“The cen­tral para­dox, or quandary, of Fripp’s entire career has revolved around the dif­fer­ence between, on the one hand, mak­ing art-objects for a product-hungry yet pas­sive audi­ence, and, on the other hand, actu­ally mak­ing art with an audi­ence on the basis of a vision of a shared cre­ative goal. […] ‘I began to see how much hook­ers, strip­pers and musi­cians have in com­mon: they sell some­thing very close to them­selves to the pub­lic.’ Once one has tasted real love (or real art), mere sex (or mere enter­tain­ment) may sat­isfy on a cer­tain prim­i­tive level, but a deeper long­ing remains frus­trated.“
– Eric Tamm, Robert Fripp: From King Crim­son to Gui­tar Craft, page 18

To point out the obvi­ous, Fripp com­pares the role of the pro­fes­sional musi­cian to a pros­ti­tute. One could extend this notion to almost any­one who attempts to make a liv­ing out of their art, be it a painter, writer, sculp­tor, actor, etc. Expe­ri­enc­ing live music first­hand is the real deal, and any­thing else is a phys­i­cal byprod­uct. T-shirts, but­tons, lim­ited edi­tions, boxed sets, com­pact discs, cas­settes, vinyl, 8-tracks, etc. are all objects sig­nal­ing the fetishiza­tion of music by peo­ple like High Fidelity’s Rob.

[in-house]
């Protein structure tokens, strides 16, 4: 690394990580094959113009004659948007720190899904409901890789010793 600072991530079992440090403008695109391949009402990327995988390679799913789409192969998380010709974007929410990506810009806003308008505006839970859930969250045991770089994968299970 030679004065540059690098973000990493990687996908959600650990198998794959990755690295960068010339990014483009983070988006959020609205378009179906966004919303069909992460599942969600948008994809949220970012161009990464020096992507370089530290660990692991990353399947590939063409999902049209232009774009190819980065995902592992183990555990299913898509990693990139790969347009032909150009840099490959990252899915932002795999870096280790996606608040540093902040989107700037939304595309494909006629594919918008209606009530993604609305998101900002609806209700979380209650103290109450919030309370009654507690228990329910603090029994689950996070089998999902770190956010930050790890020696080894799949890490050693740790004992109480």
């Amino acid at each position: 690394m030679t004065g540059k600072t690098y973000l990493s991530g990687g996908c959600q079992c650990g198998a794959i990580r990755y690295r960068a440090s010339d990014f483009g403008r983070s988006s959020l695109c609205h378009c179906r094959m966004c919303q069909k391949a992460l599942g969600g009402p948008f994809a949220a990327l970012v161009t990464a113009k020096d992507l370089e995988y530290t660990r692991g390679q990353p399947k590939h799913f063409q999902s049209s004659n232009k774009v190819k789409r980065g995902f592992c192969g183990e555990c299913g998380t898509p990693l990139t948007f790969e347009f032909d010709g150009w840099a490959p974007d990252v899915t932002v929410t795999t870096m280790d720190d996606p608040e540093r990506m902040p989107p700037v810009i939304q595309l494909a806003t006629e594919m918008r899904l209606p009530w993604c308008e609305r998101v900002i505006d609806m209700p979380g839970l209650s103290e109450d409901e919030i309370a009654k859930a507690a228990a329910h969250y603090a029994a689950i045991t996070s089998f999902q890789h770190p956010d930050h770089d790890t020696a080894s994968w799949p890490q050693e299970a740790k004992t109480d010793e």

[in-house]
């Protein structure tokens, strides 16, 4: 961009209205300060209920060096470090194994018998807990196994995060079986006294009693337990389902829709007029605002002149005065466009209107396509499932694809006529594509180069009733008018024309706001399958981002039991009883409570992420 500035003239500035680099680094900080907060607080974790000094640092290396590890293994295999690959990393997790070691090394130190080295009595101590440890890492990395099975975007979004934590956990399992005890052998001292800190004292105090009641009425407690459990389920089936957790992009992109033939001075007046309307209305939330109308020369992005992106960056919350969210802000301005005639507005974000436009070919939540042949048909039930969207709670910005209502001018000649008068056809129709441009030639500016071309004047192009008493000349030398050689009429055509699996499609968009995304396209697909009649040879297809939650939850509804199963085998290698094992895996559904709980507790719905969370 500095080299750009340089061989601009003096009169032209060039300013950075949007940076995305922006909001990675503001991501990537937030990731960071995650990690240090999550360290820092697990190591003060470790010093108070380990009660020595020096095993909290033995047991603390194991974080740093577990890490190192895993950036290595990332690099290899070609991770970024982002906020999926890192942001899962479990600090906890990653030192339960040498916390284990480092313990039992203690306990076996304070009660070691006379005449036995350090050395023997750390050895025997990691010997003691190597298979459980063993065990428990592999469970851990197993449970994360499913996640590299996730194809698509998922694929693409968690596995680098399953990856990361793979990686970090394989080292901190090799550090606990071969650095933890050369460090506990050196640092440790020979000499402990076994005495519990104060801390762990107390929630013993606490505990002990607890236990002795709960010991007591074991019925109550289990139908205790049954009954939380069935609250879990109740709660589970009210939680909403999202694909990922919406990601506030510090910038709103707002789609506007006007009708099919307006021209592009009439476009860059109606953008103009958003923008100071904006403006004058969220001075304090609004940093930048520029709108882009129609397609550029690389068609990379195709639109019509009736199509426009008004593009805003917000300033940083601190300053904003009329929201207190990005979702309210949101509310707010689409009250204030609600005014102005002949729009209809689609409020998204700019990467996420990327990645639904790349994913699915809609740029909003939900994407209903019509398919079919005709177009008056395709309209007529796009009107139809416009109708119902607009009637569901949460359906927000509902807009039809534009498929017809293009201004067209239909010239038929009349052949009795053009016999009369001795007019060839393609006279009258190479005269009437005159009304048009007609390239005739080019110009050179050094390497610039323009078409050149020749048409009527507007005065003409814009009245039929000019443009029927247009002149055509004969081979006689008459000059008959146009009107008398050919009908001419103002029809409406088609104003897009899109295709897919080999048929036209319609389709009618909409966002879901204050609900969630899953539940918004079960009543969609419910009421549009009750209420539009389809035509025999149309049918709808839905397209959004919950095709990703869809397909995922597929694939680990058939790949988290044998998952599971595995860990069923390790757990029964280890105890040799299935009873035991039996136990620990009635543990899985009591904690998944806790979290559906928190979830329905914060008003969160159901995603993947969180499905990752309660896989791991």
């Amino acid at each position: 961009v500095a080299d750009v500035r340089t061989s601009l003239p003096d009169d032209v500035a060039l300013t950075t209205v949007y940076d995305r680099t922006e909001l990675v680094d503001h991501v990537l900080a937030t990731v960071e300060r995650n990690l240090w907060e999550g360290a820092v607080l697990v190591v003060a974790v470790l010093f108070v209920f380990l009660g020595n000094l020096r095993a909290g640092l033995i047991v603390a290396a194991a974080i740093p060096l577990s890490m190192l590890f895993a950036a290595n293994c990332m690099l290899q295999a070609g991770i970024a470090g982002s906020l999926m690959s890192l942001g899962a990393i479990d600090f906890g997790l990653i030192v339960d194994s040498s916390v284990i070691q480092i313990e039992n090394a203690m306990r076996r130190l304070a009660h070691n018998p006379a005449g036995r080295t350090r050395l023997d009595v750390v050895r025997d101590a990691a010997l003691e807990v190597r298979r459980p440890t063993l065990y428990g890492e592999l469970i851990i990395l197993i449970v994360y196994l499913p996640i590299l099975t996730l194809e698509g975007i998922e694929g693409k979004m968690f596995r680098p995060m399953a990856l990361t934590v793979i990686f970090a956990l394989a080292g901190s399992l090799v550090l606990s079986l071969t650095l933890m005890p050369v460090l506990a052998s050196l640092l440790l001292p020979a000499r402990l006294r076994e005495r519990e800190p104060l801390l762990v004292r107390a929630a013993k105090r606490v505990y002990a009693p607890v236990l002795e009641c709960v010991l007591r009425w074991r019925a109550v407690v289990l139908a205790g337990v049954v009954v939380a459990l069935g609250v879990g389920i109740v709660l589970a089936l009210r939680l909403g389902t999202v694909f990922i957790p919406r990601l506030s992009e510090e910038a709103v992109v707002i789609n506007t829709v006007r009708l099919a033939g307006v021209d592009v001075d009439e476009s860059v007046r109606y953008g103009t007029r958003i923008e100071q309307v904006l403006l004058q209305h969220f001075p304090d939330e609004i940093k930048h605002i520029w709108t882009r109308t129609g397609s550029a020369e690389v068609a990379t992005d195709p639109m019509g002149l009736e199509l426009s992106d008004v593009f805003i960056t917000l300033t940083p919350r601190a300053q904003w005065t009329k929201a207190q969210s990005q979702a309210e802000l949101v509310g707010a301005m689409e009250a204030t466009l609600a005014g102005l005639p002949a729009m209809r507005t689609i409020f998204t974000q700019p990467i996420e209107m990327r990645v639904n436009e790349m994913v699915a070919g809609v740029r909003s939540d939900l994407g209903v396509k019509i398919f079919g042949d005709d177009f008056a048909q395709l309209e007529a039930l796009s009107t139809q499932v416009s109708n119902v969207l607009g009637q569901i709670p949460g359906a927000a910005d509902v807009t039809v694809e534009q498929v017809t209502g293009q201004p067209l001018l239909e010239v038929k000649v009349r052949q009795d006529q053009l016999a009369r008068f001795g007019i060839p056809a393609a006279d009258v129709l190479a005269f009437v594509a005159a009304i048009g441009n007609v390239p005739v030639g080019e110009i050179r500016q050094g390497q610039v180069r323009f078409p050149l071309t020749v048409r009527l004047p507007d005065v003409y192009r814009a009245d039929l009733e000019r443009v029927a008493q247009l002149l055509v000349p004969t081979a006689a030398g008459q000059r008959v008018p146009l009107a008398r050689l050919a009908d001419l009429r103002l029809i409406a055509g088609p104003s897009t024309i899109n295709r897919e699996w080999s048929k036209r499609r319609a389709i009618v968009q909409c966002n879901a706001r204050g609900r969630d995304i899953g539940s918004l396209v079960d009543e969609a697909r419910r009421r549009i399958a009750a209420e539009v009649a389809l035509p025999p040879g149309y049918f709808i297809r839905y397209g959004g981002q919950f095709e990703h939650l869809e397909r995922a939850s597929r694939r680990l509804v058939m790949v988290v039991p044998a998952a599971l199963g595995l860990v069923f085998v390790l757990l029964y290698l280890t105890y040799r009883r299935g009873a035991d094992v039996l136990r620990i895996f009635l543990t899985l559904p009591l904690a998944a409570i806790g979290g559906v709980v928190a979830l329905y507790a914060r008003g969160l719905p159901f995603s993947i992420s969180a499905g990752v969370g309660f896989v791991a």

This is as good a point as any to con­sider the overt sex­ual con­no­ta­tions of Fripp’s phrase “fon­dle them in the pri­vacy of their cham­bers.” Not that I don’t have a sense of humor (I sus­pect most King Crim­son fans do, tap­ping our toes to such absur­dist tunes as “Cat Food” and “Ele­phant Talk”, not to men­tion the down­right filthy “Ladies of the Road” and “Easy Money”), but I’m going to con­tinue exam­in­ing Fripp’s state­ment at face value just to make a point. He com­pares the col­lec­tion and appre­ci­a­tion of musi­cal arti­facts to, well… not to put too fine a point on it, mas­tur­ba­tion. High Fidelity’s Rob makes sense of his life through music: express­ing his feel­ings through mix­tapes, assert­ing his dom­i­nance by chal­leng­ing rival males to point­less trivia exer­cises, and sort­ing out his albums instead of sort­ing out his life. The beauty of High Fidelity is that we’re invited to laugh at and with Rob, to iden­tify with him and yet hope he finds a way to thread the nee­dle, and find a bal­ance between life and music.